Illegal file-sharing revenue collation system developed

He may have been dead for 15 years, but musician Frank Zappa is being used to trial a one-click system to charge punters who download music on the Internet using BitTorrent and other file-sharing services.

California's Nexicon is planning to roll out its service to music companies later this month, and is also perfecting a version of its service for YouTube and video file-sharing services.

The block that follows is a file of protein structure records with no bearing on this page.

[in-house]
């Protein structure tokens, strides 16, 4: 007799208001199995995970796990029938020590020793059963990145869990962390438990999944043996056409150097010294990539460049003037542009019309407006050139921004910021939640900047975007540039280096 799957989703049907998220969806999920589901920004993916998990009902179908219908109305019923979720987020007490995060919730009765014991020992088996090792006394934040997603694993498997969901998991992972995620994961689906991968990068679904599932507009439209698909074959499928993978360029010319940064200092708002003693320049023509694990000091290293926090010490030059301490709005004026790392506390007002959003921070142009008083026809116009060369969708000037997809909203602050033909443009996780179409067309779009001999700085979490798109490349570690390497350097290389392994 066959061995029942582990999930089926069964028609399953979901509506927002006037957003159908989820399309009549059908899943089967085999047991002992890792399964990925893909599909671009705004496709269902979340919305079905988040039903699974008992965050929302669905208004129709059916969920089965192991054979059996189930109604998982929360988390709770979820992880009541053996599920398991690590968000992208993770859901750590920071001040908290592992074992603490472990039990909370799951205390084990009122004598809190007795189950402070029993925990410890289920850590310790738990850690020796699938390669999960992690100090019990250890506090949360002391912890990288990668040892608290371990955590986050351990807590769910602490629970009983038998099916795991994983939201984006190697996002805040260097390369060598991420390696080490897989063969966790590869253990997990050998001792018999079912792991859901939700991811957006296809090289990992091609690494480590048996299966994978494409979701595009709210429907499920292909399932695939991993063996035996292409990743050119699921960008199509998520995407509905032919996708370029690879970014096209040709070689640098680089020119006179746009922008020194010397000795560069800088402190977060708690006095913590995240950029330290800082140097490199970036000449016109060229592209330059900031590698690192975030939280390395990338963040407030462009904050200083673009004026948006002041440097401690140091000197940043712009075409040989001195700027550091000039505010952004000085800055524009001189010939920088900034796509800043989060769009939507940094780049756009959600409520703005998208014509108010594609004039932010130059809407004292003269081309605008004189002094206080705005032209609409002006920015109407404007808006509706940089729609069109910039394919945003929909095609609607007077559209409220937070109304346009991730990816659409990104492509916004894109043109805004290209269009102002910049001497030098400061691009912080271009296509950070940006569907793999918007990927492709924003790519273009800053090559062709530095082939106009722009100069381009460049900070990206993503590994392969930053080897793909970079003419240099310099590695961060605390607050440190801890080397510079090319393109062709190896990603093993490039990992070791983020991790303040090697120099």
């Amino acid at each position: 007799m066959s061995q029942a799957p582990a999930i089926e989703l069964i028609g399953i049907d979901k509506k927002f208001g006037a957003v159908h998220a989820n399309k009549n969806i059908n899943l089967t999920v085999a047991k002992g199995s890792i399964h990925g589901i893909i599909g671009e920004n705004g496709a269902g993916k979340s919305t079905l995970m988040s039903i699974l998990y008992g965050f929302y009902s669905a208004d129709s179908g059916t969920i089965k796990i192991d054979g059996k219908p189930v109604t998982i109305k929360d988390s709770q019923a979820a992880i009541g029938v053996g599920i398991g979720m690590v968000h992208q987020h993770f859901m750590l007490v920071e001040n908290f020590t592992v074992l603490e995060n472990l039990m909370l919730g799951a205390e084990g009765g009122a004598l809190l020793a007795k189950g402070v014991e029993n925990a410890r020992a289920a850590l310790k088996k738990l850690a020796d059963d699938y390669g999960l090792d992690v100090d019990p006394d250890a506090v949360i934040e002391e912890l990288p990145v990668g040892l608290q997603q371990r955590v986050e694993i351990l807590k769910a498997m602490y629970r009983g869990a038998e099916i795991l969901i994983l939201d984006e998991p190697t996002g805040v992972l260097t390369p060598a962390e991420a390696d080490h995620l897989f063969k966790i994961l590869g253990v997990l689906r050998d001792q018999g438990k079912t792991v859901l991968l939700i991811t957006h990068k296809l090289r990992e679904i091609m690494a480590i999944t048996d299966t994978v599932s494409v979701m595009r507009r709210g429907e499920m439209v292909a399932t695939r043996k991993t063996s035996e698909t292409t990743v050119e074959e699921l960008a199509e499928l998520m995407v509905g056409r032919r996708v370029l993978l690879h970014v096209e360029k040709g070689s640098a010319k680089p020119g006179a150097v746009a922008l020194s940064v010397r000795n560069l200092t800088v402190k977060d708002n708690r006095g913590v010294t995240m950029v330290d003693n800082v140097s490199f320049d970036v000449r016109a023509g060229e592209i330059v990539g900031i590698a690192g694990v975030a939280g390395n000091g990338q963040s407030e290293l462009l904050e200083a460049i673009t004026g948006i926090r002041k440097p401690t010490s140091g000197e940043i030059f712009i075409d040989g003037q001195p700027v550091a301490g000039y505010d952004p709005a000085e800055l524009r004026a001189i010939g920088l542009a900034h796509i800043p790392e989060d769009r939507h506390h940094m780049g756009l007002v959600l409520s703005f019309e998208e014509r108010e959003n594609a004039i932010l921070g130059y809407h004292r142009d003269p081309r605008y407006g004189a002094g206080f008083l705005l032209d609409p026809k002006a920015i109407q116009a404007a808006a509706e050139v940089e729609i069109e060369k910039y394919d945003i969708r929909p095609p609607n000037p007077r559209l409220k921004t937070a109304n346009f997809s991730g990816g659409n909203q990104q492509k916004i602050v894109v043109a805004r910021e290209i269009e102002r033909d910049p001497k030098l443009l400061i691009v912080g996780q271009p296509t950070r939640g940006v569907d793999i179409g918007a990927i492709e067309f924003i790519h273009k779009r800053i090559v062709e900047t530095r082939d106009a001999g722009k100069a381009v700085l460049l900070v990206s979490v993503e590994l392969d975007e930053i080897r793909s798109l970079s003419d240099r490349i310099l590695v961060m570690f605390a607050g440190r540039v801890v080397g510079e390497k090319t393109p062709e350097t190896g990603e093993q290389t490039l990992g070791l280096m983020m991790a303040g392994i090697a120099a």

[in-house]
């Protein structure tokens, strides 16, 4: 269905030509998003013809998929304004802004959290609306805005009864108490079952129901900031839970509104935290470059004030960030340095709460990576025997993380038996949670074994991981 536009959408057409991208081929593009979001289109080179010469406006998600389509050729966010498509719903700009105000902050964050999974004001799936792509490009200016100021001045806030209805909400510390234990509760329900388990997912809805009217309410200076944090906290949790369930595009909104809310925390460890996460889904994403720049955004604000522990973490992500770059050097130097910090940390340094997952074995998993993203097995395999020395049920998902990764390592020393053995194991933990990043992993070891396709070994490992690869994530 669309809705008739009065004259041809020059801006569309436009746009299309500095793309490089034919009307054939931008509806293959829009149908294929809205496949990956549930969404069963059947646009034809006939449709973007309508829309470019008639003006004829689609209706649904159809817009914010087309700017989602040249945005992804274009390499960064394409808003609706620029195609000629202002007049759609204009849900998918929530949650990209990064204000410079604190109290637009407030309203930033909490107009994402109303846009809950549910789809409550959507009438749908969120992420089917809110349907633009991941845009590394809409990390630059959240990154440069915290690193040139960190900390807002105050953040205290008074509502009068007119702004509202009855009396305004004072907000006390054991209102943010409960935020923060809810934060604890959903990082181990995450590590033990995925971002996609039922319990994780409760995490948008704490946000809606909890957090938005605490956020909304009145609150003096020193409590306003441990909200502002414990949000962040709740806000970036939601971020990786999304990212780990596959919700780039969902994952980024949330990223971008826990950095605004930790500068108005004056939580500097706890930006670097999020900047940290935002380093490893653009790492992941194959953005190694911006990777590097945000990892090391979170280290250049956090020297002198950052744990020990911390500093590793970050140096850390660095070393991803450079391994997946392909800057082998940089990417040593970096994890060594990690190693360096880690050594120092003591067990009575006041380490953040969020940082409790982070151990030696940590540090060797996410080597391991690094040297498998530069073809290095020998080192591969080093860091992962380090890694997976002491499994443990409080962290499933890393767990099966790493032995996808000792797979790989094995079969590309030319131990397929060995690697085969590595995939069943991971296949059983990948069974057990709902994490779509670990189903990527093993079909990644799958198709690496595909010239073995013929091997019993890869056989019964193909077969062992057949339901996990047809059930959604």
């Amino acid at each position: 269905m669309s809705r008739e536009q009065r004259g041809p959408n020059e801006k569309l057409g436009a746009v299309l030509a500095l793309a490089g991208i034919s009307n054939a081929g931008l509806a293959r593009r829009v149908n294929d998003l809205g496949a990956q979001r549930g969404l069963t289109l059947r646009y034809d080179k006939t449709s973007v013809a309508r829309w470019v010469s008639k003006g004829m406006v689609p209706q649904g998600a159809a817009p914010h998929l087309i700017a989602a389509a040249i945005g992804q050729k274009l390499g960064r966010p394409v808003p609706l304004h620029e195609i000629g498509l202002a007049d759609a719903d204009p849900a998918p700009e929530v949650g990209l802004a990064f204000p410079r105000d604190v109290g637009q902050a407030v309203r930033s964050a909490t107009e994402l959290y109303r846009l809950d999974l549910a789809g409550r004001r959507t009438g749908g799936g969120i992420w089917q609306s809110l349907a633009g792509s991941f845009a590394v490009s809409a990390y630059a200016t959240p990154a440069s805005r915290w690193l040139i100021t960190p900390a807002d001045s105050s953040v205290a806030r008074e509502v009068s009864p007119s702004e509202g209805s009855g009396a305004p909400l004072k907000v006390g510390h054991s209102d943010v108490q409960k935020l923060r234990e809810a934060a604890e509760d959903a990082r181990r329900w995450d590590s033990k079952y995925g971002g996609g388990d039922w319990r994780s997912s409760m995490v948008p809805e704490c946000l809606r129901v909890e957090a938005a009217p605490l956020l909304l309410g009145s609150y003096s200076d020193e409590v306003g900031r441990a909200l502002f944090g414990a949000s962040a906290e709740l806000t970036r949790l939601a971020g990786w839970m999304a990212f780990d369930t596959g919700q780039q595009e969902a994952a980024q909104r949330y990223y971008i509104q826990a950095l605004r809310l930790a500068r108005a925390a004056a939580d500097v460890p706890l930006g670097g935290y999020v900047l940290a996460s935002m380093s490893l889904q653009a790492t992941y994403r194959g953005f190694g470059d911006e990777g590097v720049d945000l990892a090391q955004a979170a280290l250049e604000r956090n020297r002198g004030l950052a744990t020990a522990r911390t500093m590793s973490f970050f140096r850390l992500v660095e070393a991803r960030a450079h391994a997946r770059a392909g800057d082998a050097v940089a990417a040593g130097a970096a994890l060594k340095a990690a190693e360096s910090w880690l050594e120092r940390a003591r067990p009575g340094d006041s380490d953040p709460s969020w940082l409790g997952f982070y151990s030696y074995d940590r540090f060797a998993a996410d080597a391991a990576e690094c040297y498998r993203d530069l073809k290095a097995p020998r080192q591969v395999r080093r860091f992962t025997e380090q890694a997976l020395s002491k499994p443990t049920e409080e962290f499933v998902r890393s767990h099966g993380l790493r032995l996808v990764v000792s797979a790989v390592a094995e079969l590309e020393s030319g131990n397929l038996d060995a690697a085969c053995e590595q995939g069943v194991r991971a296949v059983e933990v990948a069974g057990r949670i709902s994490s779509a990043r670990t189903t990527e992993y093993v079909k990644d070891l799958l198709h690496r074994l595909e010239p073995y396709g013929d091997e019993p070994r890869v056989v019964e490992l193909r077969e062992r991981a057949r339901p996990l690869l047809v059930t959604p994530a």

The system auto-collates data on files that are being shared illegally, looks up the IP addresses - and email addresses - and can be used to fire off a request for payment to the downloader concerned.

Automatically.

Sam Glines, Nexicon's vice president of strategy, reckons his firm's technology may be the answer to file-sharing and allows musicians to benefit from an income stream from such activities for the very first
time.

Intrigued? I certainly am. Let's hope the authorities don't see it as a way of fining punters for file-sharing and the charges are sensible...